Children have been identified as the missing face and neglected victims of the HIV/Aids pandemic, a revelation that undermines hard-won gains in child survival in some of the countries most affected by HIV/Aids.
According to UNAIDS estimates, about 2.3 million children below 15 years of age were living with HIV in 2007. Nearly 90 percent of children infected with HIV, mainly through mother-to-child transmission, live in Sub-Saharan Africa, a region that continues to be most affected by the Aids pandemic.
According to Dr. Agnès Binagwaho, the Executive Secretary Rwanda National Aids Control Commission (CNLS), HIV is increasingly affecting the health and welfare of children, and if nothing is done, the battle against HIV/Aids could be lost.
“If we don’t focus on children we are going to lose the battle against HIV/Aids because these children will be the driving force of the epidemic in the next generation. Let’s put children at the centre of our intervention programmes, otherwise they won’t forgive us,” she told The New Times last week.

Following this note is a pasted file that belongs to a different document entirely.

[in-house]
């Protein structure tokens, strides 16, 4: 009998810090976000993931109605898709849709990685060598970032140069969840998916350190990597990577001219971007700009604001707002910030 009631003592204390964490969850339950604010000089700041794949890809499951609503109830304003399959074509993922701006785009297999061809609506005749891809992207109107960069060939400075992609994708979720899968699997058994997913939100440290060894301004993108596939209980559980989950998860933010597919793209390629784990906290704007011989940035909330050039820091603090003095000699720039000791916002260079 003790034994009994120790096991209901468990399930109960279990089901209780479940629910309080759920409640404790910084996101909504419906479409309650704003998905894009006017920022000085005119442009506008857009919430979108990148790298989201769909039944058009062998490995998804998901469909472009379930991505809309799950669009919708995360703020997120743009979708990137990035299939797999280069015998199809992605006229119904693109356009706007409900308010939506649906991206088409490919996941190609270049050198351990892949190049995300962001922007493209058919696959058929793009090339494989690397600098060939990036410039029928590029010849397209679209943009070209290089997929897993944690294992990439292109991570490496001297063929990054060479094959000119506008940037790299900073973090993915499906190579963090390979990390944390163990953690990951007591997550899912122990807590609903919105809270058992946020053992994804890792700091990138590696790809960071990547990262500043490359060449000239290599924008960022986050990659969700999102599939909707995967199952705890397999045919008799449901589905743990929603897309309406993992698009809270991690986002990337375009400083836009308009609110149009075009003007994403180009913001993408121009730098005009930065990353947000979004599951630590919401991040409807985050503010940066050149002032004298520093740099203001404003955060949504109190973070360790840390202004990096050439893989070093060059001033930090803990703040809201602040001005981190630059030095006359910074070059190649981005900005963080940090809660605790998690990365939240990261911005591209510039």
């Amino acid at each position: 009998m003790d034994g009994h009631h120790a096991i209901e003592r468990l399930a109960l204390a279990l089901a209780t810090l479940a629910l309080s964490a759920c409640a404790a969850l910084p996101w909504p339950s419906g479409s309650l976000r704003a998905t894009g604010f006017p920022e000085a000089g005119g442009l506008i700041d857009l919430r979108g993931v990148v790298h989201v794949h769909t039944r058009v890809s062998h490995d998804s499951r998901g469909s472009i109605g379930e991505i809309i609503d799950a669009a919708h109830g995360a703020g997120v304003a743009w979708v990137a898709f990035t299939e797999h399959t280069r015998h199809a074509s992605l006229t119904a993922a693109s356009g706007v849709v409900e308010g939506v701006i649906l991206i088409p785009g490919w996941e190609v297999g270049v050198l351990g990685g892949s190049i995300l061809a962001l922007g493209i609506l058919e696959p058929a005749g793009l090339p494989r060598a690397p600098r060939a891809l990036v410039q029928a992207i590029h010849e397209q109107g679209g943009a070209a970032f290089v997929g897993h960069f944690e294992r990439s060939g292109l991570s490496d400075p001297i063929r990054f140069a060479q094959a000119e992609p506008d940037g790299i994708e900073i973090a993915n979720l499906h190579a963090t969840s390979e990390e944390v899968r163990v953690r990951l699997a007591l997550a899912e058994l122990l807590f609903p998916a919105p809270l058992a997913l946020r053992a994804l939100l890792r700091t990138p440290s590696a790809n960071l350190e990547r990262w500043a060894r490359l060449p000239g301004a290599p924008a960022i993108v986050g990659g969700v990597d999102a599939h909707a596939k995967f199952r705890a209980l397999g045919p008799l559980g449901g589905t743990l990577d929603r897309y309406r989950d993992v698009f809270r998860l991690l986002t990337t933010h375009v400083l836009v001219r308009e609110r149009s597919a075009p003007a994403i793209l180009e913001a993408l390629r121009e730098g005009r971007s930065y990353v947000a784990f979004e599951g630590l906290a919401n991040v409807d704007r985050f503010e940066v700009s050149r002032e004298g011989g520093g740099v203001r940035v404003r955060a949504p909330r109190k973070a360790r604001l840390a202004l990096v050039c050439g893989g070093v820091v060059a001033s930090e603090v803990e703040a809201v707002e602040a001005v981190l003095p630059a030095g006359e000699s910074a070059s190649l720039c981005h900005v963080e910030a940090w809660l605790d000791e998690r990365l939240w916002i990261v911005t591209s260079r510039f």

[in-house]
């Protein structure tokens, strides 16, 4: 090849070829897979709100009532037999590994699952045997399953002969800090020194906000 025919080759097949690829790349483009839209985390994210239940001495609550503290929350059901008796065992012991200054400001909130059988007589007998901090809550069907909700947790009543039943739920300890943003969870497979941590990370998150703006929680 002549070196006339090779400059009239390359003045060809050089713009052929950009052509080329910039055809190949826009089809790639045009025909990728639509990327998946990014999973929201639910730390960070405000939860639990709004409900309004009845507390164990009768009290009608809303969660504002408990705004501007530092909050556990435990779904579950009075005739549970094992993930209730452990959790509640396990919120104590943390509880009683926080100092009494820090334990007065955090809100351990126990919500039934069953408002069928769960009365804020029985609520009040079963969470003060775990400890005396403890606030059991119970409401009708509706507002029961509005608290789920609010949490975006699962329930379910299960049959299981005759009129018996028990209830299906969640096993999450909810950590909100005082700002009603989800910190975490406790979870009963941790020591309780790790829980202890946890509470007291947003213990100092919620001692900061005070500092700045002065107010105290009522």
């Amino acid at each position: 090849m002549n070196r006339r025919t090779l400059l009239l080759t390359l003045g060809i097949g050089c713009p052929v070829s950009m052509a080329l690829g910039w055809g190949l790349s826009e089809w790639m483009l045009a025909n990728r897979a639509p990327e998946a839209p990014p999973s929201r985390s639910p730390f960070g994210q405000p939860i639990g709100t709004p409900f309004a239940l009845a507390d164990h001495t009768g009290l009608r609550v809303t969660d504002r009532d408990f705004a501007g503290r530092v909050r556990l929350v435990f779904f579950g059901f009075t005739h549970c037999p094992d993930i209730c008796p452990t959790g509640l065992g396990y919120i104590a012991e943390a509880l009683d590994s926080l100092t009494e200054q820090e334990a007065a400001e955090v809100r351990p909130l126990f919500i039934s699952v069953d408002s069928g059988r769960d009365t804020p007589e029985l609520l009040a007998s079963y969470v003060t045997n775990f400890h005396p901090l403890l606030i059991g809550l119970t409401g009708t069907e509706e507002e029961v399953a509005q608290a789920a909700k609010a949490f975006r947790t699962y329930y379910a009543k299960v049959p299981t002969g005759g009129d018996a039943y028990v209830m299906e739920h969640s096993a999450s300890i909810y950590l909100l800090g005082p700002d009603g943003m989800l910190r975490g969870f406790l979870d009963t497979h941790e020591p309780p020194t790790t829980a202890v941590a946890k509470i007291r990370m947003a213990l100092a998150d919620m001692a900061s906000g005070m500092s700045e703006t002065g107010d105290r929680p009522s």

“Children are still neglected today the same way Aids was neglected seven years ago.,” she added.
Binagwaho further said that the Government of Rwanda, with the help of the International Centre for Aids Care and Treatment (ICAP), has taken a step to address this problem through a decentralized pediatric HIV care and treatment programme that was initiated in 2004, and here 500 children are receiving treatment.
“The Commission is also working with the Ministry of Gender to develop tools to help children living with HIV/Aids,” she noted.
In addition to HIV/Aids-related stigma, Binagwaho observed that inadequate paediatric HIV testing, treatment and counselling facilities continue to hinder efforts to identify and provide treatment for HIV positive children in the country.
She said efforts were ongoing to integrate HIV/Aids programmes in the country’s Economic Development and Poverty Reduction Strategy (EDPRS).